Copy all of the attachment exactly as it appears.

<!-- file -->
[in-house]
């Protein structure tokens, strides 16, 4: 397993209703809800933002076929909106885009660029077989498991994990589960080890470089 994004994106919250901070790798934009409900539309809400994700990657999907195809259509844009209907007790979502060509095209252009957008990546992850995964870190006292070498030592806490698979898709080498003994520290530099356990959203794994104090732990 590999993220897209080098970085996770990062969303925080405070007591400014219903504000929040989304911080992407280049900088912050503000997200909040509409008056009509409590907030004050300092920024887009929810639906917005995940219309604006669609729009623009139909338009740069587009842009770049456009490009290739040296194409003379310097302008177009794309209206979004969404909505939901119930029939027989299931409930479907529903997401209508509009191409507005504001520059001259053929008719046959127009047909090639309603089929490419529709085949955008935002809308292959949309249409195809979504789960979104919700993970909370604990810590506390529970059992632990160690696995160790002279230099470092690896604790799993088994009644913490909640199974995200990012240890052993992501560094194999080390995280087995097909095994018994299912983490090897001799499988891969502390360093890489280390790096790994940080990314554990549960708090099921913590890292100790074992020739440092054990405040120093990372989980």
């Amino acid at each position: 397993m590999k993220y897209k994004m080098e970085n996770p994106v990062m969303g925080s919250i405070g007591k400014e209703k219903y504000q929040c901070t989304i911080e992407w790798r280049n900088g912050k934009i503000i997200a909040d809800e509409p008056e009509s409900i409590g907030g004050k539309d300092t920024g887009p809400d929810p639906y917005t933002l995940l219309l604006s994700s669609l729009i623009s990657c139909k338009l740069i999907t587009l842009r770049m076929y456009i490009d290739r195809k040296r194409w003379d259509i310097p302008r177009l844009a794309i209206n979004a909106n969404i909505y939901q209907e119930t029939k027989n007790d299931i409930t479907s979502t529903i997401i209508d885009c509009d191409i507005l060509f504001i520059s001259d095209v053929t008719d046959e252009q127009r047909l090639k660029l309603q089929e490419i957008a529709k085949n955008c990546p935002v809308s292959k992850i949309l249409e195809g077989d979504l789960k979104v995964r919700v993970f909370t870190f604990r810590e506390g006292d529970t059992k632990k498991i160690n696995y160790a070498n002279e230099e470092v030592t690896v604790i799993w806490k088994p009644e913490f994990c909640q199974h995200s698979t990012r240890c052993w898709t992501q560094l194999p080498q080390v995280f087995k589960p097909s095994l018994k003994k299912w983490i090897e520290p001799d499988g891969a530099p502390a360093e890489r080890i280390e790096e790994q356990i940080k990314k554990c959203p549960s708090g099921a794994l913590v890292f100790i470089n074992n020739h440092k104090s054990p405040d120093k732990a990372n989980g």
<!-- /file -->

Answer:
[in-house]
């Protein structure tokens, strides 16, 4: 397993209703809800933002076929909106885009660029077989498991994990589960080890470089 994004994106919250901070790798934009409900539309809400994700990657999907195809259509844009209907007790979502060509095209252009957008990546992850995964870190006292070498030592806490698979898709080498003994520290530099356990959203794994104090732990 590999993220897209080098970085996770990062969303925080405070007591400014219903504000929040989304911080992407280049900088912050503000997200909040509409008056009509409590907030004050300092920024887009929810639906917005995940219309604006669609729009623009139909338009740069587009842009770049456009490009290739040296194409003379310097302008177009794309209206979004969404909505939901119930029939027989299931409930479907529903997401209508509009191409507005504001520059001259053929008719046959127009047909090639309603089929490419529709085949955008935002809308292959949309249409195809979504789960979104919700993970909370604990810590506390529970059992632990160690696995160790002279230099470092690896604790799993088994009644913490909640199974995200990012240890052993992501560094194999080390995280087995097909095994018994299912983490090897001799499988891969502390360093890489280390790096790994940080990314554990549960708090099921913590890292100790074992020739440092054990405040120093990372989980």
């Amino acid at each position: 397993m590999k993220y897209k994004m080098e970085n996770p994106v990062m969303g925080s919250i405070g007591k400014e209703k219903y504000q929040c901070t989304i911080e992407w790798r280049n900088g912050k934009i503000i997200a909040d809800e509409p008056e009509s409900i409590g907030g004050k539309d300092t920024g887009p809400d929810p639906y917005t933002l995940l219309l604006s994700s669609l729009i623009s990657c139909k338009l740069i999907t587009l842009r770049m076929y456009i490009d290739r195809k040296r194409w003379d259509i310097p302008r177009l844009a794309i209206n979004a909106n969404i909505y939901q209907e119930t029939k027989n007790d299931i409930t479907s979502t529903i997401i209508d885009c509009d191409i507005l060509f504001i520059s001259d095209v053929t008719d046959e252009q127009r047909l090639k660029l309603q089929e490419i957008a529709k085949n955008c990546p935002v809308s292959k992850i949309l249409e195809g077989d979504l789960k979104v995964r919700v993970f909370t870190f604990r810590e506390g006292d529970t059992k632990k498991i160690n696995y160790a070498n002279e230099e470092v030592t690896v604790i799993w806490k088994p009644e913490f994990c909640q199974h995200s698979t990012r240890c052993w898709t992501q560094l194999p080498q080390v995280f087995k589960p097909s095994l018994k003994k299912w983490i090897e520290p001799d499988g891969a530099p502390a360093e890489r080890i280390e790096e790994q356990i940080k990314k554990c959203p549960s708090g099921a794994l913590v890292f100790i470089n074992n020739h440092k104090s054990p405040d120093k732990a990372n989980g």